He says he observed at the time that the aviation industry had a cooperative approach to safety. "I liked the safety culture, and they were willing to share with me the things they did to ensure that their customers get home in one piece," he recalls.

However, when the fleet moved solely to aviation fuel in 2004, half the drivers left. Pinnacle had 10 trucks and 12 trailers then and was suddenly down to five trucks. But the company kept on and now is running 24 tractors and 33 trailers, each of which might haul 2.5 million gal. of aviation fuel every year.

Pinnacle now fulfills "a critical part of the [aviation fuel] supply chain," Fox contends, and the fleet's trucks are filled at loading terminals throughout the Midwest and in Texas. There are quality control checks on the fuel when it's loaded, before the truck leaves the terminal and when the fuel is delivered. "Ultimately, it's uploaded into a refueler and put into the wing of an aircraft," Fox explains.

So who does Pinnacle serve? Rock stars and performers with their own airplanes, actually, and others like the military, private corporate flight programs, mom-and-pop farmers dusting crops and other private pilots.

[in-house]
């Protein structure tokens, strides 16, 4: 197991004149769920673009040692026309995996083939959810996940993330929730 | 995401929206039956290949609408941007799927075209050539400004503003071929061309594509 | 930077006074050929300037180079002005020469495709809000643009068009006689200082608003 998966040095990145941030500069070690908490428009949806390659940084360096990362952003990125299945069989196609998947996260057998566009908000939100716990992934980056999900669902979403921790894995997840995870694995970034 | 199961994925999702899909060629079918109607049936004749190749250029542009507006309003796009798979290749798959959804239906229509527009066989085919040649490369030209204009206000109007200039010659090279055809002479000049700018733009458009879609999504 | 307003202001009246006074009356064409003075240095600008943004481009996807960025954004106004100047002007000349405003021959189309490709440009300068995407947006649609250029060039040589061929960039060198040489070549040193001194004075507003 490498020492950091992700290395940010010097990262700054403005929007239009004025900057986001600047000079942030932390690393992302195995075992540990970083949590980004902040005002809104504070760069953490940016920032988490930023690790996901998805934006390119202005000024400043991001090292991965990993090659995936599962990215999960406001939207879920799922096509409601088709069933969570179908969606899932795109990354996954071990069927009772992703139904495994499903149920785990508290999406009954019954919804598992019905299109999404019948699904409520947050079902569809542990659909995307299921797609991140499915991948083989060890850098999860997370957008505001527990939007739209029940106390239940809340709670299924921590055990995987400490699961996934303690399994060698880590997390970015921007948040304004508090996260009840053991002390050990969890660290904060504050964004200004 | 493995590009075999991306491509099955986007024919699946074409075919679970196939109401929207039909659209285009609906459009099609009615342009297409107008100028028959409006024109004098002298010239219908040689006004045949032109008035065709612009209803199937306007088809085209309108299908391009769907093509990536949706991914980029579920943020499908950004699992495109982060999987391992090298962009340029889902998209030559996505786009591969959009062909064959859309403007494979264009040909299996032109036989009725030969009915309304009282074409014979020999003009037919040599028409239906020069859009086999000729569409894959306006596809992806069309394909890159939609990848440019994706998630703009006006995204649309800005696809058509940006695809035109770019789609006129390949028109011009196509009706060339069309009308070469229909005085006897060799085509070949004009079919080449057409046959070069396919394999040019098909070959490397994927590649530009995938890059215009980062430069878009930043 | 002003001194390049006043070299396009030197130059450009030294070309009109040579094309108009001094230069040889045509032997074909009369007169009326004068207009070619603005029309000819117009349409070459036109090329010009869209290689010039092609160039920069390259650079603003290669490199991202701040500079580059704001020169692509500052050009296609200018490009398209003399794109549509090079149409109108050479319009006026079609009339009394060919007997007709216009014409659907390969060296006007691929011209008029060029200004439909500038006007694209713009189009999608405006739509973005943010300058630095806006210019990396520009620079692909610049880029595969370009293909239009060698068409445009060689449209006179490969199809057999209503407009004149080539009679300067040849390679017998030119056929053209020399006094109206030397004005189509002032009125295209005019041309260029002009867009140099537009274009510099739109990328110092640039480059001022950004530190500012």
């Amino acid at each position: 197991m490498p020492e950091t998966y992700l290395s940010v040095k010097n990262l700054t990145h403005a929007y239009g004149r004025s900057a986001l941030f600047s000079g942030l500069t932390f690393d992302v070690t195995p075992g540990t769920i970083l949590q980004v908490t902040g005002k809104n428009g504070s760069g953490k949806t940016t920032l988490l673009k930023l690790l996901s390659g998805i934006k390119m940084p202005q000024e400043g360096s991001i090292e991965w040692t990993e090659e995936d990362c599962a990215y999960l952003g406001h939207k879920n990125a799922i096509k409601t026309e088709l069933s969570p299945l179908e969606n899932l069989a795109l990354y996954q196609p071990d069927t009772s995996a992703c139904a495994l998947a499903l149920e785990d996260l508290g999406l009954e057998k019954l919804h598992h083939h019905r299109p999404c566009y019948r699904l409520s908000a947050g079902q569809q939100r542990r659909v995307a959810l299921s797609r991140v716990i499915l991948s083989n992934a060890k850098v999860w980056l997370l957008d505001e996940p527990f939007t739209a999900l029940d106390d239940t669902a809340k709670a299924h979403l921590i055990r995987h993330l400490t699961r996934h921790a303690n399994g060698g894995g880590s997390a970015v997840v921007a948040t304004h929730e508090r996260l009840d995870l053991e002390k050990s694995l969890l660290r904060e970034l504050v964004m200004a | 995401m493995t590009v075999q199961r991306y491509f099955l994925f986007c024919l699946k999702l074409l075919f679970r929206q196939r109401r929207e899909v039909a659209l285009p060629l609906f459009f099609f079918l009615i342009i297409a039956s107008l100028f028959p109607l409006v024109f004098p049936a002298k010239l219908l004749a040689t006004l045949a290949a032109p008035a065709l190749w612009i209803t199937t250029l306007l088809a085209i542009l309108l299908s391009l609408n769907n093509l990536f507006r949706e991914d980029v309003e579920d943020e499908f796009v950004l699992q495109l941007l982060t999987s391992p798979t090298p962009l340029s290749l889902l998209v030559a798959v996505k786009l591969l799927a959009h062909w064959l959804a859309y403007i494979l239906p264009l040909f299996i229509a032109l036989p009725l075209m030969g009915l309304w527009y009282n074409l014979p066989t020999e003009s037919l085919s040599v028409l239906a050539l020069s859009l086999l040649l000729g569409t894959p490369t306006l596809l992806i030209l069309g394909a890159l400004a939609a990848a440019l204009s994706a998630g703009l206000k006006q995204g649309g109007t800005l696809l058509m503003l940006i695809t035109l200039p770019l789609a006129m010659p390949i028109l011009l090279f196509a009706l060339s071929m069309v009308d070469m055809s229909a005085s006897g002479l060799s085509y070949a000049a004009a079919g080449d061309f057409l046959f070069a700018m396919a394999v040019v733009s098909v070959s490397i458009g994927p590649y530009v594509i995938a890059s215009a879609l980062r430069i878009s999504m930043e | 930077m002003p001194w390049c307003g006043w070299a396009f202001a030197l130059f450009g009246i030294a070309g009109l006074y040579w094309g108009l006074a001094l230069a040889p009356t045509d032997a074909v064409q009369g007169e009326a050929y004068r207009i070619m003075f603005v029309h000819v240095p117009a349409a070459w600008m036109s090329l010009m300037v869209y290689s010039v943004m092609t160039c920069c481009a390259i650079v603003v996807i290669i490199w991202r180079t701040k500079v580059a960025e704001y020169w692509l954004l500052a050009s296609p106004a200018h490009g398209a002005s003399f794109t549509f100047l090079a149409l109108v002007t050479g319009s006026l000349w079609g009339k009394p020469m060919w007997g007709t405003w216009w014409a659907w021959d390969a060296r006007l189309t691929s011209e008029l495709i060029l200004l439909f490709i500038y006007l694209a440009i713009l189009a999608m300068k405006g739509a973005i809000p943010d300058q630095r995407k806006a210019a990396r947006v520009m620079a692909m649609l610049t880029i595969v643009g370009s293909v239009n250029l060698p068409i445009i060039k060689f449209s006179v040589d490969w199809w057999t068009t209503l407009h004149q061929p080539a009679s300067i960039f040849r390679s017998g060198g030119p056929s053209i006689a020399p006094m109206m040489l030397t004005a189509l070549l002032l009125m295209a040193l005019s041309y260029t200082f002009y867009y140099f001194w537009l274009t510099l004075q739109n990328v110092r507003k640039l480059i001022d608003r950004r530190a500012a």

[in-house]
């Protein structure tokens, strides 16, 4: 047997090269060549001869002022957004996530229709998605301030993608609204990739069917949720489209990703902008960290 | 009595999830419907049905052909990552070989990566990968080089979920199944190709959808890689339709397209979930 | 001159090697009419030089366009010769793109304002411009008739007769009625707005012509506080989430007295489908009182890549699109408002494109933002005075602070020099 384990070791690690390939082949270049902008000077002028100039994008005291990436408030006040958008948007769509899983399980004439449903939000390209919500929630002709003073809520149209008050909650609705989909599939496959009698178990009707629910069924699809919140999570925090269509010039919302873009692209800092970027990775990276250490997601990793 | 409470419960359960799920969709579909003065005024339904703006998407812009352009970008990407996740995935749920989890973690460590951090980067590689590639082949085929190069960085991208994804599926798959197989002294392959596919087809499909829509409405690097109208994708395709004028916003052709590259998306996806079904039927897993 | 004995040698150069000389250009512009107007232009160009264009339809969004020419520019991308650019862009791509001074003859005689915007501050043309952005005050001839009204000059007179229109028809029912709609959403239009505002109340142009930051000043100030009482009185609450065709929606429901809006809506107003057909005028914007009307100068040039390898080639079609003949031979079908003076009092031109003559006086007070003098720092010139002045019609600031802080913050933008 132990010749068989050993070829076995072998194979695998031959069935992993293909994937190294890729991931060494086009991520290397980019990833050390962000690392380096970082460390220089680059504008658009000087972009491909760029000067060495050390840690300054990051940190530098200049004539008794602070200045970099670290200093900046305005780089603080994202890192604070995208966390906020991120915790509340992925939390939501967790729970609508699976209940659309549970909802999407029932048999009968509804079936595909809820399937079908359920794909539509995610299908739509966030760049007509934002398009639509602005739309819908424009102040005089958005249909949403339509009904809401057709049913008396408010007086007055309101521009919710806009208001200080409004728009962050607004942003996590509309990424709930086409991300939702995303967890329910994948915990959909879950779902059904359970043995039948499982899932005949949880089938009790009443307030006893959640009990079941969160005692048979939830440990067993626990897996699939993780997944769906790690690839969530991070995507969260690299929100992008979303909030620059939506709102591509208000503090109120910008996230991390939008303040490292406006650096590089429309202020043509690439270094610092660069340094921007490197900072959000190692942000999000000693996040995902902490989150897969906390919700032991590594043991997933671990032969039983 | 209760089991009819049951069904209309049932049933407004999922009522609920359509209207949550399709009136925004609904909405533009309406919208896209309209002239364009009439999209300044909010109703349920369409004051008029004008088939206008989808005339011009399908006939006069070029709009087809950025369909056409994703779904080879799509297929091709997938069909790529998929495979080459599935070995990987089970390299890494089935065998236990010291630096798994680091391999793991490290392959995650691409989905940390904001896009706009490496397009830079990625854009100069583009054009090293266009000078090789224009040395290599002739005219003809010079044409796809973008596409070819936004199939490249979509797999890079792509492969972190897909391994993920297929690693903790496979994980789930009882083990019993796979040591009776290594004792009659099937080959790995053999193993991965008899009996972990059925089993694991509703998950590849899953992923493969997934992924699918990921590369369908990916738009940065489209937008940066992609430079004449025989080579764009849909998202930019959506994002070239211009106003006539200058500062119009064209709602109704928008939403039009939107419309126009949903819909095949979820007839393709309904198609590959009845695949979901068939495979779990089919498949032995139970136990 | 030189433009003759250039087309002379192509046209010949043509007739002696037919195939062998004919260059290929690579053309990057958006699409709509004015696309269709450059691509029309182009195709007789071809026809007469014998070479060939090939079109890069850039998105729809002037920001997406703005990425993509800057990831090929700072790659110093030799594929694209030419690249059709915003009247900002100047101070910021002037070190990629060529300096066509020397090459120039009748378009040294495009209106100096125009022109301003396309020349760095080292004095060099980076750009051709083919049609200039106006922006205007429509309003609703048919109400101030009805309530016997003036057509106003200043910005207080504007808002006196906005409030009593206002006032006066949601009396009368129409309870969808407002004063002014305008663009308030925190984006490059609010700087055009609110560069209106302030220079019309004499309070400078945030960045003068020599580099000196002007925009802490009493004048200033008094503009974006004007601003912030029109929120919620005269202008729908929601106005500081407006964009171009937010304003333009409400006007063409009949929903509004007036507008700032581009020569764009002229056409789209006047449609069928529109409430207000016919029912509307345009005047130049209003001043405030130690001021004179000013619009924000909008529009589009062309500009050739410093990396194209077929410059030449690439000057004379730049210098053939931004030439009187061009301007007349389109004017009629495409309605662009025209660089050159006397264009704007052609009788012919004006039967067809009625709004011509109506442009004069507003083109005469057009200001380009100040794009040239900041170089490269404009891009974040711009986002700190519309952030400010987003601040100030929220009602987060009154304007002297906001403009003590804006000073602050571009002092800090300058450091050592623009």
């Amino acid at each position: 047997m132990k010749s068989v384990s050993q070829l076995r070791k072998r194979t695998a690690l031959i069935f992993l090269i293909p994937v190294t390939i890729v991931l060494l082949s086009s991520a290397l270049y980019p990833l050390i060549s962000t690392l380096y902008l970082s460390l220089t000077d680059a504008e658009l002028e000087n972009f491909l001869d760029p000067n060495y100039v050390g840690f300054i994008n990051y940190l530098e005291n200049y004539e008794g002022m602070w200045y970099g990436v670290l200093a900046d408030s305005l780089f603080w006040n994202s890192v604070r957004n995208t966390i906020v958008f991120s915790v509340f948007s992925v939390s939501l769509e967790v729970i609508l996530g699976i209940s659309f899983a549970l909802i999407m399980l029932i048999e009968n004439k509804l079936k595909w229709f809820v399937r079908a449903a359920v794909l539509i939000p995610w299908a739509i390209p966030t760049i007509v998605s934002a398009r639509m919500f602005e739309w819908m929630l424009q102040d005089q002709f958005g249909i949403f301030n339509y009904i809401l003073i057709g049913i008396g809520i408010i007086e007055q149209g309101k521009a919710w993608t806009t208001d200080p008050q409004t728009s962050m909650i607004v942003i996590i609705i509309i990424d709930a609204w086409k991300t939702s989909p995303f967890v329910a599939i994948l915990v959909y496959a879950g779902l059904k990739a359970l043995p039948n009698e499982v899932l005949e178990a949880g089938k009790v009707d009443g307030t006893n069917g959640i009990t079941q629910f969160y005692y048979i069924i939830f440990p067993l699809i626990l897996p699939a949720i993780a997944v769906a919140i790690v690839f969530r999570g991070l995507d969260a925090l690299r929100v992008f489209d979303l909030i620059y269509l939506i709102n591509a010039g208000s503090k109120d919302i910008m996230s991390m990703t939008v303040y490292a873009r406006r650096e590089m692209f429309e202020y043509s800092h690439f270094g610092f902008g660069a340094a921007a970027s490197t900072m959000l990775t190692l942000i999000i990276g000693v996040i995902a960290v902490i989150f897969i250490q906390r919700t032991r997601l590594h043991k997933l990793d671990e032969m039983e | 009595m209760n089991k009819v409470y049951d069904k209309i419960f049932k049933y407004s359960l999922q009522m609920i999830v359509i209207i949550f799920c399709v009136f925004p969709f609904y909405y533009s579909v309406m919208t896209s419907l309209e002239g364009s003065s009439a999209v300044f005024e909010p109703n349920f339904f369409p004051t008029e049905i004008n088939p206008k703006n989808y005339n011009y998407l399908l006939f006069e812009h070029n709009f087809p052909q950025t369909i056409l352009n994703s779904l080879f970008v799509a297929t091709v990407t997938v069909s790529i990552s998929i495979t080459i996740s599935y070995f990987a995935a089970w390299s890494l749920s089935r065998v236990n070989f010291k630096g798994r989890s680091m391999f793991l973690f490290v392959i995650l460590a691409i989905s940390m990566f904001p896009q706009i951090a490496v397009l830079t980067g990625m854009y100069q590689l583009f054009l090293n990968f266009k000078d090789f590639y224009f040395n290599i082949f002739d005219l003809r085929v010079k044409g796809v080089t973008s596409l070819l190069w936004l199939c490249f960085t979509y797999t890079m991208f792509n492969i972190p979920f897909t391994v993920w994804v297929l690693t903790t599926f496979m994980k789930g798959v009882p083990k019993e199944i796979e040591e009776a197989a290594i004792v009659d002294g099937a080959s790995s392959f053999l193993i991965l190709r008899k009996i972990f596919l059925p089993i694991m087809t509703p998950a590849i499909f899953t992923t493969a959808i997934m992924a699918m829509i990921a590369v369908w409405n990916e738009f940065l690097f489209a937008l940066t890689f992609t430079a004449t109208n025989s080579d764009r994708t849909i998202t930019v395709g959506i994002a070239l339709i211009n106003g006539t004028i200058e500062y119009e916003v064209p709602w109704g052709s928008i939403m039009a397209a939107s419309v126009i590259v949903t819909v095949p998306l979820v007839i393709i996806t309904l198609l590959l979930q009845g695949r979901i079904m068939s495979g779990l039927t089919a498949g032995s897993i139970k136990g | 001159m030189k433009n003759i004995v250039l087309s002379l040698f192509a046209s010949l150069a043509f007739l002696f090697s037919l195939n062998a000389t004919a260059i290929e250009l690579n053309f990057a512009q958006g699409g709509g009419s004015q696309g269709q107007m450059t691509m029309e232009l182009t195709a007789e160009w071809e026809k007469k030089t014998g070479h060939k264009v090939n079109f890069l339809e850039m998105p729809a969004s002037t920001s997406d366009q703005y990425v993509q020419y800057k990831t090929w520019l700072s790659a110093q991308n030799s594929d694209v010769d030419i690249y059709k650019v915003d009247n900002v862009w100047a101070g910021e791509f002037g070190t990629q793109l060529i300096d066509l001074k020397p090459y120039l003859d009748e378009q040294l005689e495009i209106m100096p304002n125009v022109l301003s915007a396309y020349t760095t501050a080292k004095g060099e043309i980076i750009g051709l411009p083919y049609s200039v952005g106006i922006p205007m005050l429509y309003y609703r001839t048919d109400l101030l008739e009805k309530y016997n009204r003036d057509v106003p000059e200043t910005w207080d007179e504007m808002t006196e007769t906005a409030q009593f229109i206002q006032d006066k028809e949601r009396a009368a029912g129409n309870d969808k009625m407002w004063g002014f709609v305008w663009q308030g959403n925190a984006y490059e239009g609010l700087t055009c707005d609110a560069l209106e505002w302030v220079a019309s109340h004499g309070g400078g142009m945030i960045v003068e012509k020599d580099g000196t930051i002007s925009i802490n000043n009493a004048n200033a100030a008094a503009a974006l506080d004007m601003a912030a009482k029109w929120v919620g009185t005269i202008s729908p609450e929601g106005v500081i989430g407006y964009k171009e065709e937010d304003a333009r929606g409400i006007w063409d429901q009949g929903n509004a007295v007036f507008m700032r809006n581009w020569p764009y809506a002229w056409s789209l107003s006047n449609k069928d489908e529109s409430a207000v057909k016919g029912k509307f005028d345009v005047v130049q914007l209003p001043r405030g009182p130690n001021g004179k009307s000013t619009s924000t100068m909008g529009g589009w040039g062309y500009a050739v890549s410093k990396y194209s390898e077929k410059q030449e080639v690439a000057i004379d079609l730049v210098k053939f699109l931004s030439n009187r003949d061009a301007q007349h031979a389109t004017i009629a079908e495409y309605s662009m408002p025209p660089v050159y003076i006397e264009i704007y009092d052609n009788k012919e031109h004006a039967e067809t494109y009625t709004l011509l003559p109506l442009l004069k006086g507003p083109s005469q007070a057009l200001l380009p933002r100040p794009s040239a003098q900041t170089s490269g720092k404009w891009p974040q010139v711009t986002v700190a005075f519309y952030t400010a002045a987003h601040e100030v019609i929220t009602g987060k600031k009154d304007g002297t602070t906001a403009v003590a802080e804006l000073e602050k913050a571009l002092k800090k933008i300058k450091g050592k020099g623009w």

"You might have Billy Joel and Elton John sharing an aircraft," Fox says. "We supply fuel to their FBOs (fixed-base operators) that handle the [fuel] uploads." Pinnacle found it had to expand operations into Texas because hauling airplane fuel up north "dies" the first quarter each year.

"There aren't any crop dusters flying; there's no air shows. It's too cold for the mom-and-pops to be up there flying and enjoying it," Fox says. The expansion into Texas allows Pinnacle to keep hauling year-round, and the company now has nine trucks and 13 trailers based out of Houston, San Antonio, Dallas and Tyler. From Texas, the trucks are "going all over the place: Colorado, Florida, Mississippi, Arkansas," Fox says.

Equipment lessons learned

As Pinnacle was getting focused on aviation fuel, the fleet also for the first time had purchased new trucks, coming from "a mishmash" prior to that. The tractors were on a replacement cycle of 5-7 years and 450,000-500,000 mi.

"We kept with that new truck model," Fox notes. "I'm changing power out, because my guys can't be on the side of the road with a breakdown because we were too cheap." In one purchasing cycle, Pinnacle went with Freightliners — partly due to the OEM's maintenance diagnostics program, says Fox — wearing Bendix disc brakes, changing over from drums. Pinnacle now has disc brakes on all power units.